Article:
The rain fell heavy against her leaves, tracing its way down her coarse branches in thin rivulets. The water calmed her, eased her aching joints as it flowed between the cracks in her ancient bark, moving ever closer to the earth. Always towards the earth, pulling the dust of many ages down with it.
The dryad let out a deep sigh, startling the dozing warblers in her canopy. The sound was more of a creaking; a great release of pent up energy. Her head hung low today, heavy with the rainwater that coated her thick mane of greenery. But this was not all that caused the ancient woman of the forest to droop. The knowledge of what was to come also weighed upon her like a drenched woolen blanket.
The days of mirth would soon be at an end. She was getting old. Too old to count. Too old to remember. She had seen many generations of ironwoods come and go. She had seen the maple saplings grow a hundred feet before finally cracking in half, only to watch the entire precession over again. Her roots had penetrated deep into the earth, cracking boulder and limestone in search of drink.
But now the time of mirth would soon come to a close. These were dreadful days. Terrifying days ahead.
As the clouds began to relent and the pounding of the rain became exhausted, the dryad was left to ponder her next course of action as her leaves dripped rhythmically upon the forest floor. The forest of Terranür was ancient, far older even than the dryad. The debris that lay damp at her feet had witnessed countless dryads come and go as it pilled ever higher. She was not the first of her kind, that much was certain. What was uncertain was whether or not she would be the last.
The sun poked its head out at that moment and bathed her foliage in life. Washed her skin in warmth and kindness, igniting the fire within her core. She could not postpone any longer. With the rays of sunshine came the strength to perform her final act upon this earth.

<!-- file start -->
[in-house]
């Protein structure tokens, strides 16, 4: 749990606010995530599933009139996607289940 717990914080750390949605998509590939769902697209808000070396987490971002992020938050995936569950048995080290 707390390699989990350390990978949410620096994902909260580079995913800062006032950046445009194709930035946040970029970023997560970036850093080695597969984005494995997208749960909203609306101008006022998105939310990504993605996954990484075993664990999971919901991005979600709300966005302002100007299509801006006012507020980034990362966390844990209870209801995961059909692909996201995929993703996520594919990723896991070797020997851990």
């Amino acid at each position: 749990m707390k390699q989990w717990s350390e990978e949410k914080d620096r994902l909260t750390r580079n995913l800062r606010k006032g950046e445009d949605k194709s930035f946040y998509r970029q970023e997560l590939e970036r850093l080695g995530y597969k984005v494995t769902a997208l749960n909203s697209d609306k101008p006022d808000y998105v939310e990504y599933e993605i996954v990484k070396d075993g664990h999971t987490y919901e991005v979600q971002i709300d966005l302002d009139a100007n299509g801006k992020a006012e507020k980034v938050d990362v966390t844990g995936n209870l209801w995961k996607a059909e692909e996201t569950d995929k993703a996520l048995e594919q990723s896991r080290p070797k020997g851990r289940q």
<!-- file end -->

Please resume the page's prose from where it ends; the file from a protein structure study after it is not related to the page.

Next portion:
She knew exactly what must be done, but that did not make the task any easier. With a massive stretch, she shook the remaining raindrops from her leaves, straightened her aching trunk and blinked open her sepia eyes. These wet, sad eyes had seen countless springs, witnessed untold seasons, but today they focused upon something new. Something unsettling. As she looked from the forest floor towards the azure sky above, the dryad could see the plumes of acrid smoke rising in the south.
This was not the smoke of any fire she was familiar with. While it was true that other trees feared the flames which came racing through the night to extinguish all life in the forest, the dryad of Terranür had witnessed them many times before. She had seen her friends eradicated by the will of Chênoras, the Undoer, and had survived to tell the tale. But this new smoke, waving like a black standard above the canopy, these fumes made the dryad shudder.
This was no smog produced by nature. This was the fire of industry.
Unable to bear it any longer, the dryad lowered her eyes and called out for the Guardian.
Unspeakably loud, the tremulous call of the dryad split the serene forest air, penetrating even the deepest, darkest corners of Terranür. It was the sound of a hundred tree trunks splitting asunder. The sound of a thousand root clusters being ripped from the ground. It was the sound of a forest dying.
The Guardian would not be able to ignore the dryad’s languished call. Patience was all that remained to her now. Soon enough the Guardian of the forest would arrive and the dryad of Terranür would be at peace.
It was not long after her mournful cry that the warbler began to sing. As if feeling the pain of his host, he began quite softly.
As summer sweetly burns the hours,
The morning’s dew will heal our pain.
Not oft the bee forgets the flowers,
Nor sun forgets to dry the rain.
Stilled by the echo of the ghost,
Chilled by the winds beneath our wing,
We have tomorrow at the most,
We have today to feel the sting.
Can you imagine moving past,
The hours that hover through the air?
Can you discern the trumpet’s blast,
That tolls the end to nature’s prayer?
With winter clawing at our backs,
The Guardian presses close at hand,
The mourning lark lets drop the axe,
The timid song turns from the land.
The dryad let but a single tear fall from her round eyes. She would not be defeated just yet. With the Guardian came hope. The forests must survive.
To be continued…
Please take the time to comment on this piece if you enjoyed it. I am hoping to perfect my art and wish to use this blog to receive feedback on the style and substance of the narrative. Any constructive criticisms or editing comments will be appreciated and considered. Eventually, I hope to have a novel published based on the world seen in these short stories. Thanks in advance for your help with this!